Homer Bailey and the First Pitch Fastball
Homer Bailey’s no-hitter on Tuesday marked the fourth time in the history of the National League that a pitcher has thrown 2 straight no-hitters – not two consecutive starts, but the last two no-hitters that the National League has seen. He joins Warren Spahn, Sandy Koufax and Johnny Vander Meer (who actually did throw no-hitters in back to back starts in 1938).
Surprisingly, the no-hitter brings 27-year-old Bailey down to just a 3.57 ERA. Bailey’s peripherals are much improved this season after making wholesale changes to his approach. Bailey has added quite a bit more groundballs (48.6 percent this season, 44.9 percent in 2012 and 39.5 percent in 2011) and has also reduced his home runs. Both should be approached with a bit of skepticism though, as Bailey has actually decreased the number of pitches he’s thrown in the bottom half of the zone (54.06 percent in 2012 and 49.21 percent this year).
What can’t be challenged however, is Bailey’s incredible improvement with his first pitch fastball. In case you missed it, I wrote this article on “First Pitch Fastballs” – the analysis centered around Cole Hamels and other aces.
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My created formula on First Pitch Fastball Success Rate (using aces only) spit out Clayton Kershaw as having the highest success rate at 59.99 percent.
I plugged Bailey into that formula and his number was an astounding 60.91 percent!
Here is Bailey’s first pitch fastball the past three years according to Brooks Baseball Pitch F/X data.
|Year||Success Rate||Strike %||Foul % *||Whiff % **||BAA/SLG/ISO||BABIP|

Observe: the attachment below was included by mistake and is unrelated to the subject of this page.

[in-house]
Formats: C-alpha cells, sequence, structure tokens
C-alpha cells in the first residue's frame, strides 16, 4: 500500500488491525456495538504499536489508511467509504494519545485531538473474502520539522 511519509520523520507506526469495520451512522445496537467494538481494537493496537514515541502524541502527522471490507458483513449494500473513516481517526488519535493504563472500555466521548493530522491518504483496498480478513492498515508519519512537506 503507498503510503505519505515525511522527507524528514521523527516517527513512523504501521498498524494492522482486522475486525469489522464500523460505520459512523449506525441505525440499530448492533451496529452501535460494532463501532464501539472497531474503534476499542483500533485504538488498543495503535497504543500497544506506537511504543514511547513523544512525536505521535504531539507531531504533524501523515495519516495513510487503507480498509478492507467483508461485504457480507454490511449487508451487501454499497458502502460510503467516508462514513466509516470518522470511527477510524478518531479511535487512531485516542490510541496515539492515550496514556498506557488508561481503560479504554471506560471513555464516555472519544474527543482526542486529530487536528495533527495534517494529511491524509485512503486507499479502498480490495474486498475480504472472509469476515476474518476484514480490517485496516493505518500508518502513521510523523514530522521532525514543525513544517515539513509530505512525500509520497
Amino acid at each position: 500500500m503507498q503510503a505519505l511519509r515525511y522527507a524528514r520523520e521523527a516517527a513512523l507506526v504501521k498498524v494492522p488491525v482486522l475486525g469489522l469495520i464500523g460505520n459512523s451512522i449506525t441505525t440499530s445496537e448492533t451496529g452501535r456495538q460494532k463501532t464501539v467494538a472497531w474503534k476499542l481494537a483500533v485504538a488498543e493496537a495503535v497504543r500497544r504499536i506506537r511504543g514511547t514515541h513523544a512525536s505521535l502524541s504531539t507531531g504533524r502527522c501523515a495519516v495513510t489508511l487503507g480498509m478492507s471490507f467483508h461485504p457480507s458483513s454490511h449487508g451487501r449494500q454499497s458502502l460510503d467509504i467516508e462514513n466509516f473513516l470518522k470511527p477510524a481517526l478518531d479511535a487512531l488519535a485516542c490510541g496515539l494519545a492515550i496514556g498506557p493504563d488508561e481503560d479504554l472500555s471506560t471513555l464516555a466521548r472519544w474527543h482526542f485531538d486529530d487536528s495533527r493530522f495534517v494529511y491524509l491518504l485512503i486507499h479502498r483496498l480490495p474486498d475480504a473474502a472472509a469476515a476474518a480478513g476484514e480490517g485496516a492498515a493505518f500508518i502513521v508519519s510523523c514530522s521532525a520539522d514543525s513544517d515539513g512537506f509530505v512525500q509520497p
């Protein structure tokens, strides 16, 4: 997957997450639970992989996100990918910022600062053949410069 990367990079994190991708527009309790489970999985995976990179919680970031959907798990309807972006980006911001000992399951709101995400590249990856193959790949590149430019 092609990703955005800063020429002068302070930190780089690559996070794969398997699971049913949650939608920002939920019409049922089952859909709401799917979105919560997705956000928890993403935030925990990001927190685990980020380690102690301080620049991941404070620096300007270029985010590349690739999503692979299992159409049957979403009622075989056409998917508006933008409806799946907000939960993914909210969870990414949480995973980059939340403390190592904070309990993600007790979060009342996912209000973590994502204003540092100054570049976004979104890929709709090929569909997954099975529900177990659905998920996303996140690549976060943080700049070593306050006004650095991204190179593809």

* Foul percentage is a function of first pitch fastballs thrown not swings. His foul percentage as a function of swings is 51.88 percent in 2011, 51.33 percent in 2012, and 41.18 percent in 2013.
** Whiff percentage is a function of first pitch fastballs thrown not swings. His whiff percentage as a function of swings is 14.74 percent in 2011, 16 percent in 2012, and 21.57 percent in 2013!
As my study in the aforementioned article alluded to, first pitch fastball success is a great indicator of overall success and skill (and current performance). All of Bailey’s three-year trends in the above chart are phenomenal.
Another explanation for Bailey’s success can be with his mechanical consistency in each of his pitches. Here is a chart showing Bailey’s Vertical Release Points on each of his pitches the past three years.
An interesting note here is that in 2012 Bailey had the same vertical arm slot for his slider that he did with his fastball. It’s no surprise that in 2012, the slider was Bailey’s most effective breaking pitch. Opponents hit just .157/.249 (that’s a .092 ISO), and a .200 batting average on balls in play against the pitch.
Somewhat unsurprisingly, in 2013 the curveball has been Bailey’s most effective breaking pitch, as opponents hit just .188/.281/.094 and a .286 batting average on balls in play against it. The slider has slipped to a .253/.427/.173 and a .291 batting average on balls in play.
When a pitcher releases the majority of his offerings in nearly identical locations, it’s extremely difficult for the hitter to get an extra edge when the ball leaves the pitchers hand.
If Bailey keeps up this level of success with the fastball, it’s a near guarantee that he has an incredible second half. All he needs to do is turn around his 68 percent strand rate by making fewer mistakes with runners in scoring position. (Notice I didn’t say he has been unlucky!)
Here’s a final stat to digest;
With two strikes opponents hit just .092/.102/.010 and a .188 batting average on balls in play against Homer Bailey’s fastball.
Yu Darvish’s opponents hit .094/.113/.019 and a .278 batting average on balls in play against the two strike fastball.
Justin Verlander’s opponents hit .300/.350/.050 and a .462 batting average on balls in play against the two strike fastball.